Lieutenant Colonel Jesus Caballero Calzada, 23rd Wing, Spanish Fighter School

  • Specific training procedures and developments
  • Eurofighter production aircraft – Selection and training for the Tranche 2
  • Training for the F-5, Mirage F-1, F-18 and EF-2000
  • Integration of the Laser Designator Pod (LDP), Paveway IV and EGBU-16
  • Overcoming challenges – Making sure the training meets the requirements
  • 17:00 Chairman’s Closing Remarks and Close of Day One

    8:30 Registration & Coffee

    9:00 Chairman's Opening Remarks

    Wing Commander Andrew Brookes

    Wing Commander Andrew Brookes, Aerospace Analyst, Institute for International and Strategic Studies (IISS)


  • Modernisation and transformation programme – An update
  • Training with the Gripen
  • How is the training being delivered? Mission simulators, computer based training systems, logistics and ground support
  • Future evolution
  • Musa Mbhokota

    Musa Mbhokota, Second in Charge 2 Squadron, Air Force Base Makhado, South African Air Force

    Eugene Hossell

    Eugene Hossell, Centralised Training Centre Manager, 85 Combat FS, South African Air Force

    9:50 USAF - An Operational Training Update

    Lieutenant Colonel Michael Biorn

    Lieutenant Colonel Michael Biorn, Assistant Director of Operations, 560th Flying Training Squadron, US Air Force

  • Front line training adapted to an operational environment
  • Achieving optimum results with limited sorties
  • Technological application for habit pattern development
  • Lessons learned and moving forward
  • 10:30 Morning Coffee

    11:00 Flight Training for Operations - A Canadian Update

    Lieutenant Colonel Kurt Saladana

    Lieutenant Colonel Kurt Saladana, NATO Flying Training Canada Chief of Staff, Department of National Defence, Canada

  • Simulated and structured training put into operational practice – How far can the training take you?
  • Assessing the human factor and understanding the aviators
  • New technology in use – Saving time and maintaining effectiveness
  • Training methods learned from operations
  • Future training techniques and requirements
  • 11:40 Strategic Planning - US Navy Jet Training

    Captain Andrew Hartigan

    Captain Andrew Hartigan, Programme Manager, Undergraduate Training, US Navy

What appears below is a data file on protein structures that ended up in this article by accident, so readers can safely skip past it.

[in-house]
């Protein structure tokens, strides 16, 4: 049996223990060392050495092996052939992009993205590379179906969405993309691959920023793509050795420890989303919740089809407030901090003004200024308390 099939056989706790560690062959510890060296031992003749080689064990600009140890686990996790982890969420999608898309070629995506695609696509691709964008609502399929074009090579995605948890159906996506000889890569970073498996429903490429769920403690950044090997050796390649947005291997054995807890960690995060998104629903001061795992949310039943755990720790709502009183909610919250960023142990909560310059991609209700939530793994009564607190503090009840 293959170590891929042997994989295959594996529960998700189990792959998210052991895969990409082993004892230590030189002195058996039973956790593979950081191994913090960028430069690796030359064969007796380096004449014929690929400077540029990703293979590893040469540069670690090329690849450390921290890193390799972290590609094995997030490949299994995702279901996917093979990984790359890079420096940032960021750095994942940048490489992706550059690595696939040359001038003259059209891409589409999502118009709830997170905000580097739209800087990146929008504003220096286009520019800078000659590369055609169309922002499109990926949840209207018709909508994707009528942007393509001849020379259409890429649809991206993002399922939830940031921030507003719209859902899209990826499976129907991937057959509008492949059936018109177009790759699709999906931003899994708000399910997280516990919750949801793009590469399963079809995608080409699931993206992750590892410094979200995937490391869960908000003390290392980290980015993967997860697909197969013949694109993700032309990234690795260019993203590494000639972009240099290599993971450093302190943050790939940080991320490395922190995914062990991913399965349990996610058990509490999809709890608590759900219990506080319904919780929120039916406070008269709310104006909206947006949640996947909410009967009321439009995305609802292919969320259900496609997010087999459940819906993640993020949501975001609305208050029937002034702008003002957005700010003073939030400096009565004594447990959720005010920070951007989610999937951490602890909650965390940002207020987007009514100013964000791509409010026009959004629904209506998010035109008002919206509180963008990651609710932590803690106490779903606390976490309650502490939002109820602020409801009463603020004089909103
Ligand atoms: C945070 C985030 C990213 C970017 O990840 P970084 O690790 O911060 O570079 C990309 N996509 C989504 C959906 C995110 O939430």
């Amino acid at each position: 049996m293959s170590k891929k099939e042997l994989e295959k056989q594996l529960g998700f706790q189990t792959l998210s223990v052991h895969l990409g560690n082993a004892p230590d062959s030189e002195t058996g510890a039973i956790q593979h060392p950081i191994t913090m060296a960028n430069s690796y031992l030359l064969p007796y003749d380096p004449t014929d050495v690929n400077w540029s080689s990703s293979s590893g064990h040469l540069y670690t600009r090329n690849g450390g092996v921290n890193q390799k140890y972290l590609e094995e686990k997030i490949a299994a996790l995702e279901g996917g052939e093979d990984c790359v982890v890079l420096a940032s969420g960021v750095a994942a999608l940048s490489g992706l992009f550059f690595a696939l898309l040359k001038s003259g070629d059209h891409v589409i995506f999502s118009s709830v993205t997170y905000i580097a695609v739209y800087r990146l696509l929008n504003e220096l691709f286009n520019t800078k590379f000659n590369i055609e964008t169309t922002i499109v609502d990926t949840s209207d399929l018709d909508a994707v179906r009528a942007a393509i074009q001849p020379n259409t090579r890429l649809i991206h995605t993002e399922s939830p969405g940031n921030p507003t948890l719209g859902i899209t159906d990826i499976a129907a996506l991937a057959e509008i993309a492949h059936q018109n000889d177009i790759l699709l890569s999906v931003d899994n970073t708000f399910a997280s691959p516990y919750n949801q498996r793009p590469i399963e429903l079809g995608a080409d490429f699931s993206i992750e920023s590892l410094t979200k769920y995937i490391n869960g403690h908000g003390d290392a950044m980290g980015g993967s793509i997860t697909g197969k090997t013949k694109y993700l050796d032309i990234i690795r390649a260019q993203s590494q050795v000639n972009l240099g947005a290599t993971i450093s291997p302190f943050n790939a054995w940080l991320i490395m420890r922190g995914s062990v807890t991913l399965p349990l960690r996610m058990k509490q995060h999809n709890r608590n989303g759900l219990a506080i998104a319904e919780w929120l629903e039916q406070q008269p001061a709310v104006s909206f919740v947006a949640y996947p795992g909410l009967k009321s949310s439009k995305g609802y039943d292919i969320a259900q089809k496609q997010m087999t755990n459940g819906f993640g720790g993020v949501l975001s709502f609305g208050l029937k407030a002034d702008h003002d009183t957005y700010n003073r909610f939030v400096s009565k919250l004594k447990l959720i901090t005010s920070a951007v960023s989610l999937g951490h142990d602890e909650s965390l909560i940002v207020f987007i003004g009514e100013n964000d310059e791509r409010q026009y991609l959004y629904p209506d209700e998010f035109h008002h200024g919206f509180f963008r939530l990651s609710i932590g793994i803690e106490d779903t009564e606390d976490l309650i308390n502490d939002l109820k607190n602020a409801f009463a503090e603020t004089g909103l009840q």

• Transformation of US Navy Training Platforms
  • Emerging training requirements - JSF, EA-18G, P-8
  • Continuity of digital cockpit training
  • Optimization of training systems and costs
  • 12:20 Networking Lunch

    13:50 UKMFTS – One Year On

    Martin Waring

    Martin Waring , Head of Training Integration , Ascent Programme, UK

  • Looking at the status of the UKMFTS programme one year after contract signing
  • Progress of the Advanced Jet Trainer element of the programme at RAF Valley
  • Progress in training design
  • 14:30 P5 Combat Training System (CTS)

    Rudi Woodward

    Rudi Woodward, Chief, Range Instrumentation Requirements Division, Air Combat Command, US Air Force

  • Programme update and review for 2009
  • Current capabilities and status – In the field
  • Interoperability and information sharing with NATO nations
  • Integration update with next generation fighters
  • Future systems capabilities
  • 15:10 T-38 Talon Training – 2009 Review

    Lieutenant Colonel Michael Biorn

    Lieutenant Colonel Michael Biorn, Assistant Director of Operations, 560th Flying Training Squadron, US Air Force

  • Updates and developments for 2009
  • Advanced jet training syllabus and methodology changes
  • Lessons learned - How have the training methods for instructors changed (PIT)?
  • 15:50 Chairman’s Closing Remarks and Close of Conference Followed by Afternoon Tea



    Air Force Instructional Design

    Air Force Instructional Design

    Copthorne Tara Hotel
    2 June 2009
    London, United Kingdom

    Copthorne Tara Hotel

    Scarsdale Place
    London W8 5SR
    United Kingdom

    Copthorne Tara Hotel

    The Copthorne Tara Hotel London Kensington is an elegant contemporary four-star hotel in prestigious Kensington, located just a two minutes walk from High Street Kensington underground station, making exploring easy. The hotel offers well-appointed and comfortable guest rooms combining Standard, Superior and Club accommodation. Club rooms offer iconic views over the city and include Club Lounge access for complimentary breakfast and refreshments. Guests can sample the authentic Singaporean, Malaysian and Chinese cuisine at Bugis Street, traditional pub fare at the Brasserie Restaurant & Bar or relax with a delicious drink at West8 Cocktail Lounge & Bar.